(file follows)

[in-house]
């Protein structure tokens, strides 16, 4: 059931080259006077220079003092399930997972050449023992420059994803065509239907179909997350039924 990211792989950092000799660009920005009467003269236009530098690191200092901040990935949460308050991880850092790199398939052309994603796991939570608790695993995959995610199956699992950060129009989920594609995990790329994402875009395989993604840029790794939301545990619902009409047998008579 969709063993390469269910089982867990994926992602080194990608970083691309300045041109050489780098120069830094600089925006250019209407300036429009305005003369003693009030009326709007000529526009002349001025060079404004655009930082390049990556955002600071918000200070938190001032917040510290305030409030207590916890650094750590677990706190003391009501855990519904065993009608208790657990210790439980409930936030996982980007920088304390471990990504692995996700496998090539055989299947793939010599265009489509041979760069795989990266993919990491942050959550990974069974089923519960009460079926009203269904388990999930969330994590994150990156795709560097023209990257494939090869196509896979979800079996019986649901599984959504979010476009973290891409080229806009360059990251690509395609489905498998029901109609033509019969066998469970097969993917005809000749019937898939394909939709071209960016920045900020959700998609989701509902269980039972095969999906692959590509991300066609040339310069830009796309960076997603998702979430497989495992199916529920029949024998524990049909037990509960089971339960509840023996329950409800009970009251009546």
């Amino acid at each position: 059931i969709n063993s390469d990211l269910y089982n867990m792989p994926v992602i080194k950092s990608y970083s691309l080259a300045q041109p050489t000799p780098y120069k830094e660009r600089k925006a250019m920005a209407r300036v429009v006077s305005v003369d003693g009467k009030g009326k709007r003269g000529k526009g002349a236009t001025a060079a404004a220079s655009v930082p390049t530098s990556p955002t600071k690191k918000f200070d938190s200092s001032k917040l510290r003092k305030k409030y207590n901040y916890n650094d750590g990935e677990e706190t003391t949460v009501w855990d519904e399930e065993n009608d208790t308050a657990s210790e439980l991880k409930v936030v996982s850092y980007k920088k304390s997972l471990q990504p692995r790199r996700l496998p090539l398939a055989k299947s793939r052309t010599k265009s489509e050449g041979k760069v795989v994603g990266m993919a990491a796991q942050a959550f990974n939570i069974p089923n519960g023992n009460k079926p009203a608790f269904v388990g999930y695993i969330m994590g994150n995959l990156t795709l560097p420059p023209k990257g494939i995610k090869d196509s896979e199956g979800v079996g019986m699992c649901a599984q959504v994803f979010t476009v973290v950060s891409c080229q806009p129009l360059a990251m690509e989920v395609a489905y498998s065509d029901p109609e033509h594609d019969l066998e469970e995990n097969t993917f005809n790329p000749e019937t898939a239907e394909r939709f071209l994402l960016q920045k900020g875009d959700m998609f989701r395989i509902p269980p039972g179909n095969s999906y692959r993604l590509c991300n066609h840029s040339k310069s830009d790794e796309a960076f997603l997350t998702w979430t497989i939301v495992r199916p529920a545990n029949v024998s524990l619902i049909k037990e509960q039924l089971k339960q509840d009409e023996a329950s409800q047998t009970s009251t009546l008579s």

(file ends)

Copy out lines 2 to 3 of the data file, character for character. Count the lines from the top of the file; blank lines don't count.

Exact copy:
């Protein structure tokens, strides 16, 4: 059931080259006077220079003092399930997972050449023992420059994803065509239907179909997350039924 990211792989950092000799660009920005009467003269236009530098690191200092901040990935949460308050991880850092790199398939052309994603796991939570608790695993995959995610199956699992950060129009989920594609995990790329994402875009395989993604840029790794939301545990619902009409047998008579 969709063993390469269910089982867990994926992602080194990608970083691309300045041109050489780098120069830094600089925006250019209407300036429009305005003369003693009030009326709007000529526009002349001025060079404004655009930082390049990556955002600071918000200070938190001032917040510290305030409030207590916890650094750590677990706190003391009501855990519904065993009608208790657990210790439980409930936030996982980007920088304390471990990504692995996700496998090539055989299947793939010599265009489509041979760069795989990266993919990491942050959550990974069974089923519960009460079926009203269904388990999930969330994590994150990156795709560097023209990257494939090869196509896979979800079996019986649901599984959504979010476009973290891409080229806009360059990251690509395609489905498998029901109609033509019969066998469970097969993917005809000749019937898939394909939709071209960016920045900020959700998609989701509902269980039972095969999906692959590509991300066609040339310069830009796309960076997603998702979430497989495992199916529920029949024998524990049909037990509960089971339960509840023996329950409800009970009251009546």
């Amino acid at each position: 059931i969709n063993s390469d990211l269910y089982n867990m792989p994926v992602i080194k950092s990608y970083s691309l080259a300045q041109p050489t000799p780098y120069k830094e660009r600089k925006a250019m920005a209407r300036v429009v006077s305005v003369d003693g009467k009030g009326k709007r003269g000529k526009g002349a236009t001025a060079a404004a220079s655009v930082p390049t530098s990556p955002t600071k690191k918000f200070d938190s200092s001032k917040l510290r003092k305030k409030y207590n901040y916890n650094d750590g990935e677990e706190t003391t949460v009501w855990d519904e399930e065993n009608d208790t308050a657990s210790e439980l991880k409930v936030v996982s850092y980007k920088k304390s997972l471990q990504p692995r790199r996700l496998p090539l398939a055989k299947s793939r052309t010599k265009s489509e050449g041979k760069v795989v994603g990266m993919a990491a796991q942050a959550f990974n939570i069974p089923n519960g023992n009460k079926p009203a608790f269904v388990g999930y695993i969330m994590g994150n995959l990156t795709l560097p420059p023209k990257g494939i995610k090869d196509s896979e199956g979800v079996g019986m699992c649901a599984q959504v994803f979010t476009v973290v950060s891409c080229q806009p129009l360059a990251m690509e989920v395609a489905y498998s065509d029901p109609e033509h594609d019969l066998e469970e995990n097969t993917f005809n790329p000749e019937t898939a239907e394909r939709f071209l994402l960016q920045k900020g875009d959700m998609f989701r395989i509902p269980p039972g179909n095969s999906y692959r993604l590509c991300n066609h840029s040339k310069s830009d790794e796309a960076f997603l997350t998702w979430t497989i939301v495992r199916p529920a545990n029949v024998s524990l619902i049909k037990e509960q039924l089971k339960q509840d009409e023996a329950s409800q047998t009970s009251t009546l008579s």